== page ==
It is still spring and, as he stretches the irrigation pipes between the vines, it occurs to José Antonio Martínez Lara, 49, that he has already lived through a similar scenario. His father, Patricio, 75, is driving the tractor. He refuses to stay at home after a lifetime working the land, partly because he fears the worst. Patricio’s 17-year-old grandson, also called José Antonio, was not yet born during the last great drought that lasted between 1991 and 1995.
The Martínez family are trying to save their vineyards using drip irrigation because there has been no rain in the municipality of Tomelloso, in the Spanish province of Ciudad Real, for 134 days. They have already lost the entire cereal harvest, worth €25,000 ($27,500). With the lowest rainfall in the whole of Spain this year, the district’s inhabitants, mainly farmers, spend their lives looking upwards. They are at the epicenter of the drought.
Tomelloso has approximately 36,000 inhabitants and more than 23,000 hectares of vineyards, as well as fields of barley, olives, almonds and melons. It also has the largest wine cooperative in the world — the Virgen de las Viñas, with almost 3,000 members. The vineyards have generally come to the rescue and paid off any debts racked up by other crops. After a good harvest, plots of land have been bought, machinery purchased, and facilities changed. The vineyards meant money, something that cannot be said today.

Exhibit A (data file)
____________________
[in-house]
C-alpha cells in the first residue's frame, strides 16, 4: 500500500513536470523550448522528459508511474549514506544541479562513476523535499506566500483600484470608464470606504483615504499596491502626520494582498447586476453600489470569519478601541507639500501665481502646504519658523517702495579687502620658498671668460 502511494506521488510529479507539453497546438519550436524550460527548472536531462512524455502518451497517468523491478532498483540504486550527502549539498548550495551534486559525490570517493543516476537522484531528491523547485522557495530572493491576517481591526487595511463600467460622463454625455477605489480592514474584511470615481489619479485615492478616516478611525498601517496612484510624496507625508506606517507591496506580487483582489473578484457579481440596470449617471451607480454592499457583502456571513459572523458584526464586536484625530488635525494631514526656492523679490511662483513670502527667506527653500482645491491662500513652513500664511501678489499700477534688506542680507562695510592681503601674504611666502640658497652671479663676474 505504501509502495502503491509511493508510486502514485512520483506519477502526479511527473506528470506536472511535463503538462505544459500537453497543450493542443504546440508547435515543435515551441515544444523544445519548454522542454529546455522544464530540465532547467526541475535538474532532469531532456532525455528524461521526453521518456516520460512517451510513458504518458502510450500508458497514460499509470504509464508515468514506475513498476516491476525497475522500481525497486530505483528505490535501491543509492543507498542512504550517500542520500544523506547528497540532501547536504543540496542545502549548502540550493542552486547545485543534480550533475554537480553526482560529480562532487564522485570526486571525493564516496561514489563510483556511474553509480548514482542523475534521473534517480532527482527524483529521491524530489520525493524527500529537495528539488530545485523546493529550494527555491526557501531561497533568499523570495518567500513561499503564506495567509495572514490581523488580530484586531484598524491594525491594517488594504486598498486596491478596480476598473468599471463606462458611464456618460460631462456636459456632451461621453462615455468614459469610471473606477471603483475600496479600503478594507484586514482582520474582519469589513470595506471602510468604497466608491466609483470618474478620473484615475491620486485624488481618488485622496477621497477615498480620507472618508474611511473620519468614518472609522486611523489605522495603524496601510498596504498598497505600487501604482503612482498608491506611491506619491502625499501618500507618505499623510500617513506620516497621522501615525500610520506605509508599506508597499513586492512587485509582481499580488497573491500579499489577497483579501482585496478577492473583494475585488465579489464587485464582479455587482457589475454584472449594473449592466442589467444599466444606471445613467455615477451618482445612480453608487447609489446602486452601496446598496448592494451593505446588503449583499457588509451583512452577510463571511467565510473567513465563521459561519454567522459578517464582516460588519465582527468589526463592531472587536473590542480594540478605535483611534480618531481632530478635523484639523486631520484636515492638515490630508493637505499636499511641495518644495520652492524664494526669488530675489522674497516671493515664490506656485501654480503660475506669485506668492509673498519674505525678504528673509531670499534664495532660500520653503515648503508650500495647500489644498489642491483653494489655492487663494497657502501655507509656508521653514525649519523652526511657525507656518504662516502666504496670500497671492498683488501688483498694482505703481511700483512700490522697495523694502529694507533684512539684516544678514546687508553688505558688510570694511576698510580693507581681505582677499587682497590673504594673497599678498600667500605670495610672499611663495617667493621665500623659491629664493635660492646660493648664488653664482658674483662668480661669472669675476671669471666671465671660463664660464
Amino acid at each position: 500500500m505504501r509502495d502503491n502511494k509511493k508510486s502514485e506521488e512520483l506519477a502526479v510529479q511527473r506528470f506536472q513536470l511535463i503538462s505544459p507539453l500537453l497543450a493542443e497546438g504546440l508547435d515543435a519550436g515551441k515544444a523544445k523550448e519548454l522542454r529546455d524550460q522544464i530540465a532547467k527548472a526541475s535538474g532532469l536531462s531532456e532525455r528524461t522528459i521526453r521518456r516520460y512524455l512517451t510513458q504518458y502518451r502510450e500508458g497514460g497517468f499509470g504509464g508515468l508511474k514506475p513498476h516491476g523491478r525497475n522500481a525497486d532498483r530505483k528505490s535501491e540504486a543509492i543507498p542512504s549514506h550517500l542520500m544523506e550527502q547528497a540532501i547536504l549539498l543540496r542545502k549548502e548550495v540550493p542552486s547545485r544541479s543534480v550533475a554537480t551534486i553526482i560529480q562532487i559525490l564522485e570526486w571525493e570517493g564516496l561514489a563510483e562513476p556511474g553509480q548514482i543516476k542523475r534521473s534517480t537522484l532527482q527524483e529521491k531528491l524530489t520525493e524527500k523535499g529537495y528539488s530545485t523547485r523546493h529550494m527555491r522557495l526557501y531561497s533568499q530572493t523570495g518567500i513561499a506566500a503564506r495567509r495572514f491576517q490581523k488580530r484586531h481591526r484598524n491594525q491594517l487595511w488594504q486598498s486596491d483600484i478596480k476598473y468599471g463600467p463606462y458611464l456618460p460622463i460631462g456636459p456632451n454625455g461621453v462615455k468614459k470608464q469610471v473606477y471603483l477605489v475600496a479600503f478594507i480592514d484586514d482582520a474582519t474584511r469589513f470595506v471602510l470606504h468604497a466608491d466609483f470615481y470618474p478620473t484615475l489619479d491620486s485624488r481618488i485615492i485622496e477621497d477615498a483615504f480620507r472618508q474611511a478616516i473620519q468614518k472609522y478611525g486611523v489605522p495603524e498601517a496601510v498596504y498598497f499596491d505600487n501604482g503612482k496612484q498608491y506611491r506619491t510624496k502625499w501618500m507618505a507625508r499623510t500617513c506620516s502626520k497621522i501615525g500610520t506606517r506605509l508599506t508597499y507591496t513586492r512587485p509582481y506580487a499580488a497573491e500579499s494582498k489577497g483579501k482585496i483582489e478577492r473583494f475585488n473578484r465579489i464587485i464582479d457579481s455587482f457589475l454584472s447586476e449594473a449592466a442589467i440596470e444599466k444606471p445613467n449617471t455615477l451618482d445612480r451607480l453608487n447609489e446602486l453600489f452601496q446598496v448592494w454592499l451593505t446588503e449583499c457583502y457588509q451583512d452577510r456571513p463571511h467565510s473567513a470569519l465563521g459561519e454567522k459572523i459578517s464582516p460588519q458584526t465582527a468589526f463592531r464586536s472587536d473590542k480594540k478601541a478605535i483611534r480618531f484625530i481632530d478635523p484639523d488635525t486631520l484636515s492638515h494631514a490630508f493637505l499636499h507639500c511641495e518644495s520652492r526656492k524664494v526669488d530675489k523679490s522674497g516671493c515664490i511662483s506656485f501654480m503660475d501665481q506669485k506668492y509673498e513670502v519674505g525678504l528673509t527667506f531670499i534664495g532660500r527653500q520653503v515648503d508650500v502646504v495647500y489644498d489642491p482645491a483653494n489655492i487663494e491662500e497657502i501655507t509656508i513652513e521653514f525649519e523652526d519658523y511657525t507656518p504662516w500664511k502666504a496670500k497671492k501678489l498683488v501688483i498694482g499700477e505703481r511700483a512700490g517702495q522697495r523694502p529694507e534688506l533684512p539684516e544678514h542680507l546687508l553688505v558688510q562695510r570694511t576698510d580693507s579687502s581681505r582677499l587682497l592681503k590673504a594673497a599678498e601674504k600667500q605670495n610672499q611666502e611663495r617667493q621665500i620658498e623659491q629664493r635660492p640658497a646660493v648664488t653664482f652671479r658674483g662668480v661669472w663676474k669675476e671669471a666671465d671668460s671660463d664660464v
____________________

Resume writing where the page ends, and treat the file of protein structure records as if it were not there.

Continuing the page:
The president of the cooperative, Rafael Torres, says that he is “deeply worried” and that “the situation is really bad,” — that after the pandemic and the war in Ukraine, which caused the cost of fertilizer, diesel and phytosanitary products to soar, all that was missing was a drought. “It’s the last straw,” says José Antonio Martínez from his vineyard on the outskirts of town. When it comes to farming, the only forecasts that matter are weather forecasts — not those of large financial institutions.
The rainfall here this year has been less than half of what usually slakes the thirst of this arid land. However, they are so accustomed to dry weather that the native grape variety, Airén, used mainly for white wine, is particularly drought resistant. But it has its limits. That is why the Martínez family is laying the irrigation pipes among the low vines. They have turned on the tap early. It is unheard of to be irrigating in April and they don’t know if the permitted quota of water will last until August. But there’s no alternative.
There is the water that falls from the sky and then there is the water concealed underground. Everyone is aware that in the region of La Mancha, there have always been landowners and aguatenientes — water deputies as the residents call them. Twenty to 30 meters below the dusty furrows, there are enough waterways to irrigate and multiply production for all those suffering above ground. But since 1995, illegal wells and the amount of water each farmer can use has been strictly controlled. And if it doesn’t rain, the quota is not enough.
Now, as the drought is discussed in the coffee shops and bars, and in front of the pristine white Town Hall, there is an image that stays with you — that of the Peñarroya reservoir, about 15 kilometers from Tomelloso, which is almost overflowing. In late April, groups of young people splash about in its crystal-clear waters. Official data confirm it is at 86% of its capacity, in the driest period in almost three decades. “How is that possible?” ask a handful of pensioners in the village who appear to consider the origins of the reservoir’s water a mystery.